Lethbridge Herald, The (Newspaper) - March 1, 1972, Lethbridge, Alberta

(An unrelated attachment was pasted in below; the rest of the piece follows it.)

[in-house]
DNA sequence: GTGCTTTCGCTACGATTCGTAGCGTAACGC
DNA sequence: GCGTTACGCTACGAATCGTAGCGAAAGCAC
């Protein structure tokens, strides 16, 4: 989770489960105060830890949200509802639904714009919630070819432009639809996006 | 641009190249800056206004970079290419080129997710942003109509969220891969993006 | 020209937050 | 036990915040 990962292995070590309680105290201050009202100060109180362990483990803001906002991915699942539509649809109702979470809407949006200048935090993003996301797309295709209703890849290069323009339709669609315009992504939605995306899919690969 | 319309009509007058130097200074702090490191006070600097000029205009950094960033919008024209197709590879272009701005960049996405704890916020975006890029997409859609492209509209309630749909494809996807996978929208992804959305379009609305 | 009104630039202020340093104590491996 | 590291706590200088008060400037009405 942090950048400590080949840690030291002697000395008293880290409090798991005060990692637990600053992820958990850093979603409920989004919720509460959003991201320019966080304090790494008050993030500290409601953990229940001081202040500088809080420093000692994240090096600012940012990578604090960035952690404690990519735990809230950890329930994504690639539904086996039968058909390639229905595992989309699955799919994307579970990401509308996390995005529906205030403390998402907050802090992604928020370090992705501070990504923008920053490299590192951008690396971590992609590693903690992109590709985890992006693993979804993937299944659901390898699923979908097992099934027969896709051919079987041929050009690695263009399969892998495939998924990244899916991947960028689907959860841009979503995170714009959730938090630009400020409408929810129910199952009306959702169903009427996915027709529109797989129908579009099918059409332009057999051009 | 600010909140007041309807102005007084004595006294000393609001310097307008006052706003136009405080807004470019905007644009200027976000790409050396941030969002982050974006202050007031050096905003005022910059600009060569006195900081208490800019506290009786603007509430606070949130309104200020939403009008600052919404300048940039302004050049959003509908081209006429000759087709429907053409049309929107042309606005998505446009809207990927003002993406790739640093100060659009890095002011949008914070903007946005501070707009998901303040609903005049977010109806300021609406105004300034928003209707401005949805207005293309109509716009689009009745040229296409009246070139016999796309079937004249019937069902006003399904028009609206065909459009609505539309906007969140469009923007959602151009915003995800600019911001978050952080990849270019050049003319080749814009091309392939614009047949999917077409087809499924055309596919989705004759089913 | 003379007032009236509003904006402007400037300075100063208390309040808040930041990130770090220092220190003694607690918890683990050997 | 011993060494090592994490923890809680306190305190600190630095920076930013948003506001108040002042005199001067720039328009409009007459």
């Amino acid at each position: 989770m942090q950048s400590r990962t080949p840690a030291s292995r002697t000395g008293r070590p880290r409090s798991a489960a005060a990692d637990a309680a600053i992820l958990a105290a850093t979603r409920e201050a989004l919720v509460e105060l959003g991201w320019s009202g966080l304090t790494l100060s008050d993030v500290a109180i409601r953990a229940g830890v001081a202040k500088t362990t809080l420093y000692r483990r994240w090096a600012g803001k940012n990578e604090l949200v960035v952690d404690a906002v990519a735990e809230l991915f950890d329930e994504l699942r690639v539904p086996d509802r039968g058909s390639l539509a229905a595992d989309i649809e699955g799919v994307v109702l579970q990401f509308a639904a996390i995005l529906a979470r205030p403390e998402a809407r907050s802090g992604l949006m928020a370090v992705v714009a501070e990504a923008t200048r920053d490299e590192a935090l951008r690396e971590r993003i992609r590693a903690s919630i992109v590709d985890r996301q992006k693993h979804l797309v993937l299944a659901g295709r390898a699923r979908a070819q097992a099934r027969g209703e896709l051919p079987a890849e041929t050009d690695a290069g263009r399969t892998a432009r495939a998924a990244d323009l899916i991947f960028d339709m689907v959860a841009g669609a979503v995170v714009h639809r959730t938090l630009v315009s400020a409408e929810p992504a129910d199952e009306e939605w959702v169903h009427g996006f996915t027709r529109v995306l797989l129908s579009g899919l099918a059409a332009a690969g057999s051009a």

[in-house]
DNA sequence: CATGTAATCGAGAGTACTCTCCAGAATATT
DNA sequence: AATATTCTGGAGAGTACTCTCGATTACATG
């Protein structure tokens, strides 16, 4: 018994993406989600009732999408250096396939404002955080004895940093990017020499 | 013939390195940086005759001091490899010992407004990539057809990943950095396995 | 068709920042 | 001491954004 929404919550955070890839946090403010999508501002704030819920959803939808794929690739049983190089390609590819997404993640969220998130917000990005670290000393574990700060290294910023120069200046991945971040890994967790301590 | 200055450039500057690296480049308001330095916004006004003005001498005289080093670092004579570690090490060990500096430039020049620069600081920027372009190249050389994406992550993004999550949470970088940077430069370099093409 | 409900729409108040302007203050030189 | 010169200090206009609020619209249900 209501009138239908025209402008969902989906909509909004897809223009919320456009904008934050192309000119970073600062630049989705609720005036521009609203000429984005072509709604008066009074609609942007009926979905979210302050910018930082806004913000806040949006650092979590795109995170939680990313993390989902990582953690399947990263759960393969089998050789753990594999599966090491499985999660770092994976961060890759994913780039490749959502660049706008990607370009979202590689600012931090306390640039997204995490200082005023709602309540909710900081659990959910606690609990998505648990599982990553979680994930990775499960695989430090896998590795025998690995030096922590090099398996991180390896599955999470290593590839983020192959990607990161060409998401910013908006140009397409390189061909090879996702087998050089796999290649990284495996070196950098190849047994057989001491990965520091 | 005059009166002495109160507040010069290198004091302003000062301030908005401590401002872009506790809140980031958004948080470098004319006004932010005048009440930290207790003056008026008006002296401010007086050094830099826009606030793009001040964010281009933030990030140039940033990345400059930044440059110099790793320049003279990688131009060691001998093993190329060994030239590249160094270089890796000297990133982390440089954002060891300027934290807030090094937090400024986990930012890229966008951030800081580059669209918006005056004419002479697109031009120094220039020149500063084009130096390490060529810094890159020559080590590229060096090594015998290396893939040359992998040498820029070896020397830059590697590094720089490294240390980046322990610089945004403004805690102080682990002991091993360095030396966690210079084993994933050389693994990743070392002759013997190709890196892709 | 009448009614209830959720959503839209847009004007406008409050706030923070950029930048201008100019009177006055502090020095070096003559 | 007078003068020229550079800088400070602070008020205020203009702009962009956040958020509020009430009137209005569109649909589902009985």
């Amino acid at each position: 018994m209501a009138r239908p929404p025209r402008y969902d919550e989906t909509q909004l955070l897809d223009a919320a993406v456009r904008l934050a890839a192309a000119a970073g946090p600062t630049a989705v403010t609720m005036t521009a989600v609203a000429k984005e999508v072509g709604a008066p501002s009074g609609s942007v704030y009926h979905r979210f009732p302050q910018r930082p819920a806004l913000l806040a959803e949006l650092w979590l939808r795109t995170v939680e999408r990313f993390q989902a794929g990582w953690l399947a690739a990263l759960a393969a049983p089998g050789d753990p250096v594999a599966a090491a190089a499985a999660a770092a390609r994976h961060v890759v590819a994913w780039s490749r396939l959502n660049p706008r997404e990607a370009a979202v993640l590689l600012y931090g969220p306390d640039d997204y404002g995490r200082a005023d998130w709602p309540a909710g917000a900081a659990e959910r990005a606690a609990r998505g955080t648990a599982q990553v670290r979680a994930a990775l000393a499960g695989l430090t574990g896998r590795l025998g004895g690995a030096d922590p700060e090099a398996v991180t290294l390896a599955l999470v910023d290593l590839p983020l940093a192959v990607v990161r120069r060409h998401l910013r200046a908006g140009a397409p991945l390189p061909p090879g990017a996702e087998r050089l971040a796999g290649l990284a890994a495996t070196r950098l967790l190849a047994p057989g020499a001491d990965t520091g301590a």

4 TVIE LETHBRIDGE HERAtB Wednmitny, Match 1, 1972 Maurice Western Two-price distortion The so-called ''two-price system'' for Canadian wheat sales is being greatly distorted in its application. The logic for the new policy goes something like this: World condi- tions have kepi international wheat prices depressed. They have not gone up, while the cost of production has been going up steadily. Nothing can be done about this, on sales abroad. If the farmers want to grow wheat for cxpnrl, they must take the export or world market price. But the Ca- nadian consumer should, not neces- siu-ily enjoy that same depressed price. The price paid to the farmer hv the consumer should go up. the same as all other consumer prices have been going up. So there should be two prices for Canadian the world market price for export wheat, and a more realistic price for wheat consumed in Canada. The ex- port price is roughly per bush- el. A weeks ago the federal government announced adoption at the two-price system, with S3 being the figure for domestic consumption. However the government at the same time announced it was pick- ing up the tab, on behalf of all the lor the extra Sl.O-i'i be- ing charged for domesiic wheat. "Now it is announced that this extra money coming out of the federal treasury, for the farmers, is being distributed more cr less according to need, with ceilings on the amount going to any individual. While the purpose is worthy, this creates a potential hazard that the farmers and their associations may not appreciate. Farm relief, farm subsidies, are one tiling, and should not be con- fused with two-price wheat. The two- price policy is inherently fair and sound, amfshould be kept separate, [f the government wishes to subsi- dize the consumer by keeping tlie domestic price down to the export price, that is fair enough, but it should be abundantly clear at all times that the subsidy is to the con- sumer, not to the producer. Secondly, the proceeds from the higher domestic price should go into the pool to be reflected entirely in the revenue from the sale wheat and thus increase the price per bush- el received by the farmers. It is the price of whea't, at the producer level, that the two price policy ought to be correcting, regardless of volumes or quotas. If additional farm welfare is needed, additional measures to ease the plight of the smaller pro- ducer, fine. But let's not distort the two price system into an agricul- tural relief program. The danger to the farmer is that taxpayer subsidies are much more vulnerable than a formula of fair prices. Farmers are a steadily de- clining minority in this country, par- ticularly prairie grain farmers, and their political leverage is declining. The more dependent they become on taxpayer subsidies tlie more trouble they would have if and when the taxpayers get tired of supporting them. the surface Nearly five years ago, April 21, 1967 Greek citizens woke up to find themselves with a new a military dictatorship. Their con- stitution was suspended, their civil rights removed, press censorship in- stituted and many were jailed with- out trial. Some of the interned have been released, but by no means all of them. Greece is surface happy, but dig beneath the surface and you find a deep malaise, fear, that touches almost all its citizens, but particularly those of Ihe ancient cap- ital, Athens. The Greek press is no longer completely shackled as it was in the first days of the takeover. Now and the" cartoons mocking the proposed election of a puppet as- sembly are published; so were the allegations in court by the deported Lady Fleming. But the publishers know that they are running tremen- dous risks. They say what they think they can gel away with and hope that the police will not be around the next day. Christopher Woodhouse, a Conser- vative member of Parliament in Bri- tain recently spent some time in Greece and sends in a report of what he calls "random contacts." He says that there is an under current of opposition, permeating all areas of Greece, and that "it is more deeply felt on the right than on the left, among the middle aged than among the young; in the south than in the north: among the educated than among the uneducated. But he has no chance of success." One of the most tragic characteris- tics of this frustrated opposition is lhat it holds (he Americans, and par- ticularly the CIA to blame. Whether such a view is justified or unjusti- iied, Ihis is a fact. The opposition believes that until American support of Greece is discontinued, there can be no political change and the U.S. can hardly withdraw military aid for a NATO country whose strategic po- sition is so vital to the preservation of the status quo in the Middle East. ANDY RUSSELL Mountain acrobats JVTOUNTAIN goats are wonderful climb- ers designed by n a Lure for gett ing around where the geography is close to perpendicular, hut when it comes to sheer spectacular running acrobatics on steep mountain slopes, the wild sheep has no peers. Years ago when I was a boy, I had a favorite and private haunt in a canyon where a clear, cold creek dropped, down over a series of falls like curtains hung in the portals of some ancient castle of the gorls, playing in the wind and throwing gods, playing in the wind and throwing cool spray. The lowest of these plunged off the lip of a ledge into a beautiful pool, which was as far as trout could go up- slrearr, 1 often went there to fish. The canyon walls overhung this place but some- times I would find sheep tracks by the creek, something (hat mystified me, for there seemed to be no way they could climb down. The tracks were always near the mouth of a .side canyon entering just below the big pool, where spring fresh- ets from the slopes above had carved a rift in solid rock with some lodges pro- jecting hut also overhanging in places. A few yards back from the mouth Ihis water- course ended in a .sheer, solid wall perhaps a hundred feet high as smooth as only water worn rock can be. Nothing but a fly could climb that place, and it would have to be an extremely persistent, long wind- ed insect. The more f looked, the more I was that (be .sheep using this oversize crack in the mountain v.-ould havfl to know how to fly. Strangely enough, thte rather facetious thought was close to be- ing right. One hot August afternoon I came up- stream towards my trout pool and sur- prised a half dozen bighorn rams enjoying a cold drink at the foot of the falls. For a long moment the scene was one of mu- tual surprise; me standing at a half crouch behind a boulder and the shfcep frozen in Rising estimates show few spectaculars O' (TTAWA The juggernaut rolls on. Last week, the president of the treasury board brought down the estimates, with the usual soothing commentary from Information Canada. From these documents we are supposed to conclude that fed- eral spending in will be up by million over the present year. This may appear a large but since expendi- tures for are expected to total million, we may (it is hoped) draw some com- fort from a calculation that the increase is under five per cent. There are other compari- sons, less conducive to a sense of well-being, which may occur to interested tax- payers. For example, million would finance three CBCs with enough over (or a pair of departments such as justice anil consumer and corporate affairs. It would have been enough last year to run the post office and the de- partment of agriculture. Even in these days, it is a great deal of money. Nevertheless, we could count ourselves fortunate if liie gov- ernment in fact planned to in- crease its spending by only million. Mr. Drury offers no such assurance. At this time last year he presented us with main estimates of mil- lion, but the government by the end of April will have spent million. In other words, we were required to contribute for budgetary pur- poses millions which did not appear in the February blue book. H main estimates are com- pared to main estimates, the "annual expenditure plan" (to borrow a euphemism from In- formation Canada) anticipates increased outlays of almost million. But while this may he a more proper accounting, it is still somewhat meaning- less. Last year, it would have shown an increase of approxi- mately billion over 1970- 71, but when February un- knowns were added to the to- tals the difference came to al- most billion. The economic council has expressed disappointment with the investment inten- their tracks against the back-drop of white water. Then, as one. they whirled and ran into the inouth of the gulch between us. Picking up my heels 1 streaked m pursuit, arriving in the mouth of the canyon in lime to see a wonderful sight. The rams were not just climbing, they were flying in great leaps back and forth frcm ledge to ledge across the rift. The biggest one, a magnificent animal with heavy full curled horns was in the lead and like a team of welf practiced rock gymnasts they were using a marvelous combination of timing, rhythrr: and sure- footed technique to get up the walls. It was obvious they knew every foothold, for tliey v.-ould run a way along a ledge, then lenp across to another, gain a few feet and come back across to the next. Defying gravity at every jump, they sometimes used speed and momentum to carry1 them where they1 dared not stop for an instant. In less time than it takes to tell it, they were gone over the rim with only a puff of dust lit up in a shaft of sunlight to mark their passage. Wild sheep are born very active, and within a very short time of being dropped can run and jump with astonishing agility. More than once I have stood in amaze- ment watching larnbs play in steep places where the slightest slip would be their last. Their sense of balance, co ordination and grace is un.siu-pas.scrl. They are mountain sprites, carefree and blithe, with no fear of high places. An old rr.fmntsin trapper 3nd 1 were rid- ing above timherlmfi one day wrv-n we put lip a bunch tit ewes and lambs that went galloping full speed out across a very rough boulder field. My companion watch- ed them go and remarked, "Them, sons-o'- guns go on a run where a man would ho scared to walk. If a boss could handle his fcot like that it would sure save ridin' around a heap of things that get in the !T 7571 ll KM, !x 'T.r'j rs i'-i iking in horse- tester, TV, built-in bar, telephone, supcr-cusWon snocta, deluxe interior Letters to the editor Explanation puzzling fish figures for Tyrrell Lake I would like to point out to the person with the initials M. H. who wrote the letter entitled "What is the true that it is very simple to harvest a large proportion of the popula- tion of fish in any lake, Tyr- rells Lake included, by means of gill nets, especially if the numbers of fish present are small. Although Ihe calculated den- sity of one year old rainbow trout in Tyrrell Lake was only about fish per acre this value represents an average for the entire surface area of the lake. The actual density of trout in given areas of the lake can- not easily he determined hut is generally greater in certain mi trwr. gate in such stance, during are most comrr.oriiy the central, deeper ar.-i waters. Realizing this facie: nets are set in such high den- sity regions in order to increase the efficiency of our netting op- erations. Trout are aiso very mobile (e.g. one fish moved at least 1.5 miles in 24 hoursi and in the process of feeding often travel extensively thereby increasing the probability of he- ing captured in gill nets. Therefore, our nets are left in these areas for a long enough period of time to obtain the sample size necessary for our studies. Nonetheless, we have ever the num.- v-lll h-e taken. The ih-e numbers of in EACH netting was not listed in the retort is because this data is of little significance. The total number listed, however, this bems? 337, is very small and represents only 4-3 per cent (net seven per cent) of the population size. It the author of the letter fur- ther doubts the efficiency of net- ting operations T would also like to describe some work wo com- pleted last year on one of our game fish farming study lakes, The average density of rainbow trout in this lake was only about fish per surface acre; how- ever, in an initial sei of 16 hours about 54 per cent of the esti- mated population of one-year- old fish were captured. This Is exceptional but obviously pos- sible. The above descriptions should answer the questions presented by the author of "What is the true are very happy to entertain questions concern- ing our work but in the future I would rather these questions be directed to our office. Hero they can be answered swiftly and efficiently without requir- ing dialogue through our news media. Our phone number is 328-4-J71. P. S. RADFOHD, Regional Fishery Biologist. Irish struggle for freedom from commercialism ttons of corporations as tlicy appear from a recent survey. But Ilicrc is no imminent, danger of a .slowdown in fed' cral government spending. We appear to have achieved a bud- getary growth rale of about 11 cent per year, which far exceeds real growth in (he eco- nomy ami might lie a problem if anyone in Ottawa worried se- riously about tleficits. It is arguable lhat govern- ment should sustain the eco- nomy when the private sector flags. From a glance at the total estimates table, however, which goes back to 18G2-63, it is apparent that the growth of government is quite indepen- dent of the economy. In a pe- riod of 10 years, budgetary ex- penditures have increased by slightly more than 141 per cent. In [act, the main estimates leave the impression ttiat the government is not, at the mo- ment, in a particularly ambi- tious mood. There are not very many spectaculars, not even an estimate for the large adi- tional spending which will re- sult from (he promised new family allowance scheme. In- stead, (here is simply growth, spreading in practically all di- rections like the green bay tree. Some departments, as would be expected, are expanding more rapidly than others. The biggest increment (more than million) goes to national health and welfare, now ex- ceeded in size only by finance. But the latter has an unfair aclvanlagc, being responsible for the national debt which in- creases yearly as we move confidently from deficit to deficit. Our anticipated inter- est bill for 1972-73 is up by million, to billion, thus further adding to the prestige of the department. There are other foreseeably large increases, notably million for the treasury board, which deals with the civil ser- X'ice: million for northern development and Indian affairs; 81 million for regional economic expansion and up- wards of S100 million for the department of the secretary of state wlto dabbles, directly or indirectly, in almost every- thing. Some modest shoots of other years have grown to notable proportions. Thus, our bilingual development in the coming year is expected to cost million, which is considerably more than required in 1071-72 for energy, mines and resources. But the government is also carefully cultivating old- er shoots, ini'lurEiiig the post of- fice, which will cost an addi- tional stl.7 million in the year now under contemplation. The aditional cost of collect- ing our reformed taxes will he about million while cus- toms anil excise will require Sio million more. Presumably there is no relationship be- tween these Increases and an Instead of looking at the evi- dence for saying that the Brit- ish continue, after centuries of interference in Irish affairs, to open old wounds by further atro- cities, some Herald readers pre- fer to Urink that Irish anger con- sists solely of holding grudges about Uie past. The last fifty years in British occupied North Eastern Ireland has been a period during which Orange obsessions, Orange hat- red and bigotry, have been al- lowed to keep in bitter subjec- tion, the native, Catholic Irish people; while, for most of the time' the majority of people in the Republic have, until recent years, tended to forget or ig- nore their brethren in this his- toric and ancient home of Irish monarchy and culture. The Re- public has been turning more and more to Britain for econo- mic leadership, to its own det- riment and decay. Now, there is the opportunity for Ireland to wrench itself away from the -.nalign British influence of commercial indus- trialism, the influence which spreads like a cancerous stain across the face of the earth to infect with the goals of Mam- mon every country that falls prey to greed and imperialistic competition. Such a revolution- ary change in Ireland would have to be non Marxist, as Marxism is only another ver- sion of materialism and tech- nocracy. It would have to be a restoration of Christian values to social and ecoromic life and a rejection of mass consumer- ism and the worship of technol- ogy. What the Irish poets of the Sick of Tyrrell Lake I would like to comment on Joe Batfa's column in the sports section of The Herald. I for one am sick and tired of hearing about Tyrrell L a k e. Mr. Balla has harperi about this in nearly every column he has written in over a year. Hun- dreds of sportsmen have pour- ProinpL action Yvc at 12-W nlh Avenue "A" South would like to take this opportunity to congratulate and thank the members of the Leth- bridge Fire Department for the prompt way they answered the call to 1244 and also for the fcpofcd in gclting down to husi- nt'S onro fhnv got (hero. Tf il. had m.t been for thai, v.-Ub the terrific heat, our place would have been badly darn- aged or gone up in smoke. As it was v.e have only minor heat damage. One thing lhat surprises mo is the number of people who don't know enough not to drive river I lie fire hose. CHAS. CTDELL Ldhbrklgc. ed money into this "pet'1 pro- ject of his ALL for naught. Now he has the audacity to gay that they are going 10 look into the reason for the heavy winter kill, and sec if it can be overcome. I hope that Mr. Balla has learned his lesson about sup- porting something that obvious- ly was not thoroughly investi- gated. With his column he reaches thousands of people with only his point of view. I know that there were many peo- ple that did not want to have all these put into this lake for many obvious reasons. To stait with, the "lake" is no more than a large .sTough or botf hole overriden with mostjui- [OCR and water puppies. So pfeasc, Mr, stop thfl hard Roll on Tyrrel! Lake. G P. Champion, Editor's Note: Terrell Lake is hardly Mr. fialla's promotion. He gave it support in his col- umn in the slocking stages, when the evidence was favor- Now that it suddenly collapsed, he has been report- ing the efforts to find an explan- ation. That seems in order, nineteenth and early twentieth centuries reacted against was not only the British political and religious persecution, but the dreadful "thing." the name- less evil which they glimpsed in the utilitarianism of the indus- trial system It Ls .sad that ordinary Eng- lish people, whose own ances- tors lived through the ghastly Coketowns of industrial Eng- land (now succeeded by the anti- septic technocracy of the 'new industrial should be so blind. One nan understand their wounded feelings when British politics and military operations are attacked. Britain has for a long time managed to exploit even the virtues of the English people The greatest Eng- lish literature, which expresses the true genius of the English people, is a constant alterna- tive vision to the commercial norms which built an Empire on the backs of enslaved subject peoples; not least the workers of Britain itself. The bombing of Aldershot is tragic, not only for the affront to humanity and its destruction of innocent lives, hut for its de- gradation of the Irish cause; the cause of freedom, justice and truth. The of f i i al fRA which has claimed this atrocity service! It seems to me that some residents of Lethbridgc may have been just as angry as I was when they returned home at dinner-time only to find that the snow which they bad clear- ed from their sidewalks and driveways during Uio Chinook lo.st wcnk was replaced. Ft is a rity regulation lhat fhe sidr. walks h e cleared; (hen w h y should the city snow removal department send their graders to in the driveways as well as Ihe gutter drains at the tax- payers' expense? Apparently, a phone call to this department has no effect, And for this ser- vice we are taxes? A CONCERNED TAXPAYER. Lethbridge. for its own, is "Marxist. Tt may even have a few Communists in its ranks, Such things are alien to Ireland itself. But the lie told in the Westminster Parliam4nt h a much greater assault on human values, for it backed murders with a public lie. The advice I would give to those English people who would bring about a Christian under- standing between Irish and Eng- lish Ls to read history, not the history of 'iOGfi and All but the truth of the course of e vents since the Re form at ion, and the disinheriting of whole populations by the few wealthy who came to rule England find its Empire. Then, even the Sax- on may once more be free, and the Celt may recover the iden- tity which is his right, There is .something much more profound and crucial working itself out in Ireland today than even many Irish people realixe. PETER R. HUNT. Lethbridge. extra million being ap- propriated for the law Enforce- ment programs of the RCMP. Information Canada, possibly for good behavior, qualifies for a budgetary increase of al- most million. According to an activities (able, informa- tion-in and information-out will both he subsUntially expanded. According to a table of objects, almost everything will be salaries, wages, transportation, communications, professional and special services. The bill for "information" however will be down from million to Whatever the answer to this mystery, no one will no- tice a difference. The CBC will extract an additional million from Parliament for operating ex- penditures. This may reflect in part a planned increase in total m a n-years. Taxpayers may he reasonably confident Unit good Ijchavior has nothing to do v.ith it. (Herald Ottawa Bureau) Looking backward THROUGH IHE HERALD 1912 A ct v cr t i sement: Leather Wali Papers. Just what you want for halls, dining rooms and dens. A targe stock to select from, Prices lower lhan ever. A public meeting was held in Hillcrest recently to dis- cuss the possibility of building a covered skating rink to be ready by next season. deputation from (lie joint unemployment committee waited on the city council on Monday to protest the proposed reduction on relief work from 00 cents to cents an hour. of women all over Canada are anxious to lake part in a definite aux- iliary program cither behind the wheel of a garbage or sal- vage truck or as factory work- The Uthbridge Herald SM 7th St. S., Lethbridge, Alberta LETHBRIDGE HERALD CO. LTD., Proprietors and Publishers Published 1905 -1954, by Hon. W. A. BUCHANAN Second Mall Registration No 001? n'iifVk the Canadian Daily Hewspawr Publishers' Association and the Audit Burrau of Circulallonv CLEO W. MOWERS, Editor and Publisher THOMAS H. ADAMS, General Manager "IHE HERALD SERVES THE SOUTH"